ldb speed

tridge at samba.org tridge at samba.org
Mon Oct 30 23:41:59 GMT 2006


 > Ok, let's get back to the original question, do you want me do work on
 > making struct ldb_dn private ?

That would be great, thanks! A quick grep indicates that all we will
need is a couple of extra ldb_dn_*() helper functions.

btw, it might work out OK to explode the DN 'on demand'. So we'd have
the char* format in the struct ldb_dn, but also have the broken out
components, and only form the broken out components when a function is
called that needs them. It could also have a flags field that
indicates if the DN has been validated and if it has been

To make this work we probably need to do the following:

 - rename ldb_dn_explode() to ldb_dn_construct() or similar name,
   meaning "take a char* form and construct an opaque struct
   ldb_dn". The name ldb_dn_explode() implies that we will actually
   explode it, when in many cases we don't have to.

 - have a completely separate call ldb_dn_validate() that does the
   validation checks. This would only be called in places where a DN
   has come from an external input, not when the DN has come from
   something internal.

While doing this work, please keep an eye on the performance with
LOCAL-DBSPEED. Profiling is good too, although most profiling tools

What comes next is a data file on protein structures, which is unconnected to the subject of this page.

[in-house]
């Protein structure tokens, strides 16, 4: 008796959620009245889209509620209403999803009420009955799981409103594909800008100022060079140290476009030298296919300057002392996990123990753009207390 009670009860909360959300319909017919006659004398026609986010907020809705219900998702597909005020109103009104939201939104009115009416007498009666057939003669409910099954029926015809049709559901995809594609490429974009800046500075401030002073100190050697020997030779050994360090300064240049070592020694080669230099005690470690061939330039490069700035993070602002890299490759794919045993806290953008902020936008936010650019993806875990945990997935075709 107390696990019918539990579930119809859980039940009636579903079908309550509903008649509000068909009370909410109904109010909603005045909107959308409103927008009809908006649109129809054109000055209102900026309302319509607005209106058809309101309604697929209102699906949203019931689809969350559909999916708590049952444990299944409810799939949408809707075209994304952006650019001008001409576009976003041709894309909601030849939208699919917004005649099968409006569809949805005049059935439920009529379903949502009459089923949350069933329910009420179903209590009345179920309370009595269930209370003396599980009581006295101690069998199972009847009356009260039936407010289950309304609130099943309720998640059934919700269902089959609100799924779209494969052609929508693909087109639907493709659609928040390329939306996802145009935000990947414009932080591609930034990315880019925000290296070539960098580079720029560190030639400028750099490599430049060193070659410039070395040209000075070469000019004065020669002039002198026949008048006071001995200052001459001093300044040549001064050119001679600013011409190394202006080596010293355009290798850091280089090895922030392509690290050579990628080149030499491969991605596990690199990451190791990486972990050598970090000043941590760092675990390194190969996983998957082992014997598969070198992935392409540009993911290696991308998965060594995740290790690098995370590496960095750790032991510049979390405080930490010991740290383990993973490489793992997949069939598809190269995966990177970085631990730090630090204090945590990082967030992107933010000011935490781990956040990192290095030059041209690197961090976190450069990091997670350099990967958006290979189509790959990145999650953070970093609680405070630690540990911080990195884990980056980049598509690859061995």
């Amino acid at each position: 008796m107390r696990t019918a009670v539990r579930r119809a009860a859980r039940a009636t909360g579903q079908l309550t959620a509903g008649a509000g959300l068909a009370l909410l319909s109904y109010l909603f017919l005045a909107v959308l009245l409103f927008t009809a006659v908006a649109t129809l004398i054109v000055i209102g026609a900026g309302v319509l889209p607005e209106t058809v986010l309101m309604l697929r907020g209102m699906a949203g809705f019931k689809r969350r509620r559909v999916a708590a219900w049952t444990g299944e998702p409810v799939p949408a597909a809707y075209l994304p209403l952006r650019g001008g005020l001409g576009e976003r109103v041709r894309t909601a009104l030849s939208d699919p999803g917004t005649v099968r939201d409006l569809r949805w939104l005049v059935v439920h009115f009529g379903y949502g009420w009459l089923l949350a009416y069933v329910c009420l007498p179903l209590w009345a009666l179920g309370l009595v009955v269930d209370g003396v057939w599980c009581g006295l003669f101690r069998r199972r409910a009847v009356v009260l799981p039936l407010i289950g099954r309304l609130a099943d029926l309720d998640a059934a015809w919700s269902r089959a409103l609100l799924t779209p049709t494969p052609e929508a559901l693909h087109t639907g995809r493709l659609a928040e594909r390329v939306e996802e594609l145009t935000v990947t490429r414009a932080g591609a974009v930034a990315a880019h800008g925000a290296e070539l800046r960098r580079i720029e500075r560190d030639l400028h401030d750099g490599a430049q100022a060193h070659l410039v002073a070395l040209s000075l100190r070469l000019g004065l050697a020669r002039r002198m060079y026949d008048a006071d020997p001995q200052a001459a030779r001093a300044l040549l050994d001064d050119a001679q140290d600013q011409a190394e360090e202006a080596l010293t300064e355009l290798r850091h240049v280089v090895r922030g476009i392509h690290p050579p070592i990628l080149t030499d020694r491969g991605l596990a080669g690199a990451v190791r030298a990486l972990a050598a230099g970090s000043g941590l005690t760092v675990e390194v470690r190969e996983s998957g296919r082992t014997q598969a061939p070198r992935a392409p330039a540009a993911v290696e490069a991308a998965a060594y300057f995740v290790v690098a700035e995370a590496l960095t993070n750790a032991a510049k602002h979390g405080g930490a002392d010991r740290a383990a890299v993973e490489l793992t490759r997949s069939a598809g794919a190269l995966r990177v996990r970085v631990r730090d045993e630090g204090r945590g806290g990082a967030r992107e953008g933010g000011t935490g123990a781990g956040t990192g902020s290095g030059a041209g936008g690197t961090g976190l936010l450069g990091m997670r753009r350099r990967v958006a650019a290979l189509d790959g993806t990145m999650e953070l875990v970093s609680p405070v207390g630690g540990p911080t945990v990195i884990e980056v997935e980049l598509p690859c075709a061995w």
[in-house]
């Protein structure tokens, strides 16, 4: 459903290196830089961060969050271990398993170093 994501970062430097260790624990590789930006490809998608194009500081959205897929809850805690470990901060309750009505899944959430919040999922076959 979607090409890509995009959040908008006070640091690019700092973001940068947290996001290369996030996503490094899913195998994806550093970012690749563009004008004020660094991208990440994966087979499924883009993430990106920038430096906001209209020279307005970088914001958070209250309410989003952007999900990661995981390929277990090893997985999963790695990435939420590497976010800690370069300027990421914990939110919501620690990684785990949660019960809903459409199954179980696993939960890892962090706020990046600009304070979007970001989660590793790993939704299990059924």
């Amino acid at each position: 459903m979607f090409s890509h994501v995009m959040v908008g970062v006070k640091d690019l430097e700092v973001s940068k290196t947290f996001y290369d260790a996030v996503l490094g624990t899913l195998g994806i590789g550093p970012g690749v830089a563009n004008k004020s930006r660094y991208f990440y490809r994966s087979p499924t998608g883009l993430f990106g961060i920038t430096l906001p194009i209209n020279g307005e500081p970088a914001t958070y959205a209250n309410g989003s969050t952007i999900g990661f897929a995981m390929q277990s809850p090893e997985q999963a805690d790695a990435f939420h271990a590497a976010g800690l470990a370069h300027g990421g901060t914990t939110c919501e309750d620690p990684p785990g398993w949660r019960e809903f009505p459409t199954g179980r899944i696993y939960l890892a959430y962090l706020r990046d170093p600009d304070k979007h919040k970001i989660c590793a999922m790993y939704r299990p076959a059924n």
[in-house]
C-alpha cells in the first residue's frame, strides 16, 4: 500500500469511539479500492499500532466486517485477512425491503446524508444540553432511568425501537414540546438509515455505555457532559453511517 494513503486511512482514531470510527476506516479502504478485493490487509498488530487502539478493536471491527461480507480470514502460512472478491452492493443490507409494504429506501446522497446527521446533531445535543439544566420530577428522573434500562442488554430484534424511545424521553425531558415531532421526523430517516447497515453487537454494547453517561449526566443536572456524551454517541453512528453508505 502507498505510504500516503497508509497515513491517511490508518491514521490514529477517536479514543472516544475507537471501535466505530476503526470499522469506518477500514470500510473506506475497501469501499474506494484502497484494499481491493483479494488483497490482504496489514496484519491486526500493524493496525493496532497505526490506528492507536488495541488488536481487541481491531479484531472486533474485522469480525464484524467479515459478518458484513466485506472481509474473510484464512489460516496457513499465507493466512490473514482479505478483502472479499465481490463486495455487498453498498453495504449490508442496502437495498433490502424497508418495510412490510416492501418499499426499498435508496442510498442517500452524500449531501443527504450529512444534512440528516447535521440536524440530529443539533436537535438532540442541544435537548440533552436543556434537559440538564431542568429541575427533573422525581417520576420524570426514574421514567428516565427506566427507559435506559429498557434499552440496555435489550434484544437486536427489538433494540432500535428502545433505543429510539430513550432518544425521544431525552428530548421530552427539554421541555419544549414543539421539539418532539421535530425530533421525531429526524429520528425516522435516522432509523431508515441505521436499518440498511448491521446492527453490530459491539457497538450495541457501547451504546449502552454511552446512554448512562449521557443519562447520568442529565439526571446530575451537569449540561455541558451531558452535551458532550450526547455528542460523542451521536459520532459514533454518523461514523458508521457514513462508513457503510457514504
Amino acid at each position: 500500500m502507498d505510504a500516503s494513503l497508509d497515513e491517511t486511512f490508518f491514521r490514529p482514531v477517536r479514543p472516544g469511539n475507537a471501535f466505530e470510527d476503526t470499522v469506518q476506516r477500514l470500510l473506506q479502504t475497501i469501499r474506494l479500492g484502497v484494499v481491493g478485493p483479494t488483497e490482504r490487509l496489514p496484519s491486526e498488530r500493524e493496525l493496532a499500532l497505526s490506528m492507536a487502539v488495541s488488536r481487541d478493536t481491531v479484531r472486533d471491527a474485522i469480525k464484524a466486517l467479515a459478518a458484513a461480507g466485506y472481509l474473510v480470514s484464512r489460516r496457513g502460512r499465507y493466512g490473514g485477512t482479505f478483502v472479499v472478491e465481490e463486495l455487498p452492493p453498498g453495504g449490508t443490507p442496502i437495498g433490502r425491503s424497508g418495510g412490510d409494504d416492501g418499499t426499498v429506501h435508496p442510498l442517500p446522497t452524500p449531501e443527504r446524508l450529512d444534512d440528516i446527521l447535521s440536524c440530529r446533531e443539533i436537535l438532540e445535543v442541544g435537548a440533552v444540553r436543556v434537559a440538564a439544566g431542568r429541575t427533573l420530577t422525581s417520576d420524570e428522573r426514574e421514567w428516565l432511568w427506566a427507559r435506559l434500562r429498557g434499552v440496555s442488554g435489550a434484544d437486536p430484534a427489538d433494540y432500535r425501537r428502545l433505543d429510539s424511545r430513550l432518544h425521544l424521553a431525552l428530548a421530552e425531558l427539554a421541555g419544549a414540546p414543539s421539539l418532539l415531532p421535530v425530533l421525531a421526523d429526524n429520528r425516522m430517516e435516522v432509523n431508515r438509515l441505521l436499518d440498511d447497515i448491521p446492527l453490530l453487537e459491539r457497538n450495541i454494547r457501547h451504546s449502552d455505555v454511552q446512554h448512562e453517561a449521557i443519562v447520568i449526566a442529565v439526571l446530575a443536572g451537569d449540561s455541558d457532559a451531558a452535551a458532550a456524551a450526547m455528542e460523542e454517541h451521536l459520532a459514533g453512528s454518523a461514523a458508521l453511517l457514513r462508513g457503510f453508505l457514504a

are pretty pathetic unfortunately.

The way I've been doing profiling for this work is like this:

 - select a target function (say ldb_dn_explode()). 

 - rename it to XX_ldb_db_explode(). 

 - create a new function like this:

   struct ldb_dn *ldb_dn_explode(void *mem_ctx, const char *dn)
	talloc_free(XX_ldb_dn_explode(mem_ctx, dn));
	return XX_ldb_dn_explode(mem_ctx, dn);

 - rerun LOCAL-DBSPEED and see how much the 'usec per op'
   changes. That is a pretty good estimate of the cost of the
   ldb_dn_explode() function. (yes, for the pedants in the audience,
   I'm aware of the cache and related affects this ignores).

Cheers, Tridge

PS: Just to ward off the inevitable flood of suggestions, yes I'm
aware of oprofile, cachegrind, gprof etc.

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